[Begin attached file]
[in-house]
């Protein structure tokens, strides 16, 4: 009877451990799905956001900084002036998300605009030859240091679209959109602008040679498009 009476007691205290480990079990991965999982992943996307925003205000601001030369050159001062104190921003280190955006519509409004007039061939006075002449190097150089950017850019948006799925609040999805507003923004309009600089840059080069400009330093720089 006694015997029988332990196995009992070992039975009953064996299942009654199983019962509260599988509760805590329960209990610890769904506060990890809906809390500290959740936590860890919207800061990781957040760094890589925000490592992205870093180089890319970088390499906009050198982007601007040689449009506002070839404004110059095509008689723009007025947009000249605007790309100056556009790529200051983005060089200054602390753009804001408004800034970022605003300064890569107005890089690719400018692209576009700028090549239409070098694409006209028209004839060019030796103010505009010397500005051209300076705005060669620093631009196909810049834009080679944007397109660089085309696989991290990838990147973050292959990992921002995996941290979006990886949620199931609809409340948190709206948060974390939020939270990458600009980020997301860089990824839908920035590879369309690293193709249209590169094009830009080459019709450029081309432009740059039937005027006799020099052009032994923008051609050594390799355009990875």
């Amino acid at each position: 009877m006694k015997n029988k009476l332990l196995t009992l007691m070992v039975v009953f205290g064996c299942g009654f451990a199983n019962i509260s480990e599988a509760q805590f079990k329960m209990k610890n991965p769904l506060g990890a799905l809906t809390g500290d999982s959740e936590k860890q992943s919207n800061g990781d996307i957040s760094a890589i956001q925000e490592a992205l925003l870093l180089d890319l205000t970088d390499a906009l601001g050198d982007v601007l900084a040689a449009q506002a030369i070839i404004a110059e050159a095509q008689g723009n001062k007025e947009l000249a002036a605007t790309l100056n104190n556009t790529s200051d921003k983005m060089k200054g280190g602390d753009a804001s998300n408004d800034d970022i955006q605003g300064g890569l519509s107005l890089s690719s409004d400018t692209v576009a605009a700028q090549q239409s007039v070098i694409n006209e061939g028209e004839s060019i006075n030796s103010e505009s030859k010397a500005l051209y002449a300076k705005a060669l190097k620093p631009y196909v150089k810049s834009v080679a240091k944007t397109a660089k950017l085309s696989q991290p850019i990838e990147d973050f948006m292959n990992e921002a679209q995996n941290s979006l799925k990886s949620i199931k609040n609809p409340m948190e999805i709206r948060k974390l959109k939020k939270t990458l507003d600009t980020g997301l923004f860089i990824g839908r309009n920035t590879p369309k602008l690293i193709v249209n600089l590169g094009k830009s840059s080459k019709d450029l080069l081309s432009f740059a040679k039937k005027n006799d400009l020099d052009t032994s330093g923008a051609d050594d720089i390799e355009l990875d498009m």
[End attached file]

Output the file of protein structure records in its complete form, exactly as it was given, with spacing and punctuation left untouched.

[in-house]
């Protein structure tokens, strides 16, 4: 009877451990799905956001900084002036998300605009030859240091679209959109602008040679498009 009476007691205290480990079990991965999982992943996307925003205000601001030369050159001062104190921003280190955006519509409004007039061939006075002449190097150089950017850019948006799925609040999805507003923004309009600089840059080069400009330093720089 006694015997029988332990196995009992070992039975009953064996299942009654199983019962509260599988509760805590329960209990610890769904506060990890809906809390500290959740936590860890919207800061990781957040760094890589925000490592992205870093180089890319970088390499906009050198982007601007040689449009506002070839404004110059095509008689723009007025947009000249605007790309100056556009790529200051983005060089200054602390753009804001408004800034970022605003300064890569107005890089690719400018692209576009700028090549239409070098694409006209028209004839060019030796103010505009010397500005051209300076705005060669620093631009196909810049834009080679944007397109660089085309696989991290990838990147973050292959990992921002995996941290979006990886949620199931609809409340948190709206948060974390939020939270990458600009980020997301860089990824839908920035590879369309690293193709249209590169094009830009080459019709450029081309432009740059039937005027006799020099052009032994923008051609050594390799355009990875």
């Amino acid at each position: 009877m006694k015997n029988k009476l332990l196995t009992l007691m070992v039975v009953f205290g064996c299942g009654f451990a199983n019962i509260s480990e599988a509760q805590f079990k329960m209990k610890n991965p769904l506060g990890a799905l809906t809390g500290d999982s959740e936590k860890q992943s919207n800061g990781d996307i957040s760094a890589i956001q925000e490592a992205l925003l870093l180089d890319l205000t970088d390499a906009l601001g050198d982007v601007l900084a040689a449009q506002a030369i070839i404004a110059e050159a095509q008689g723009n001062k007025e947009l000249a002036a605007t790309l100056n104190n556009t790529s200051d921003k983005m060089k200054g280190g602390d753009a804001s998300n408004d800034d970022i955006q605003g300064g890569l519509s107005l890089s690719s409004d400018t692209v576009a605009a700028q090549q239409s007039v070098i694409n006209e061939g028209e004839s060019i006075n030796s103010e505009s030859k010397a500005l051209y002449a300076k705005a060669l190097k620093p631009y196909v150089k810049s834009v080679a240091k944007t397109a660089k950017l085309s696989q991290p850019i990838e990147d973050f948006m292959n990992e921002a679209q995996n941290s979006l799925k990886s949620i199931k609040n609809p409340m948190e999805i709206r948060k974390l959109k939020k939270t990458l507003d600009t980020g997301l923004f860089i990824g839908r309009n920035t590879p369309k602008l690293i193709v249209n600089l590169g094009k830009s840059s080459k019709d450029l080069l081309s432009f740059a040679k039937k005027n006799d400009l020099d052009t032994s330093g923008a051609d050594d720089i390799e355009l990875d498009m």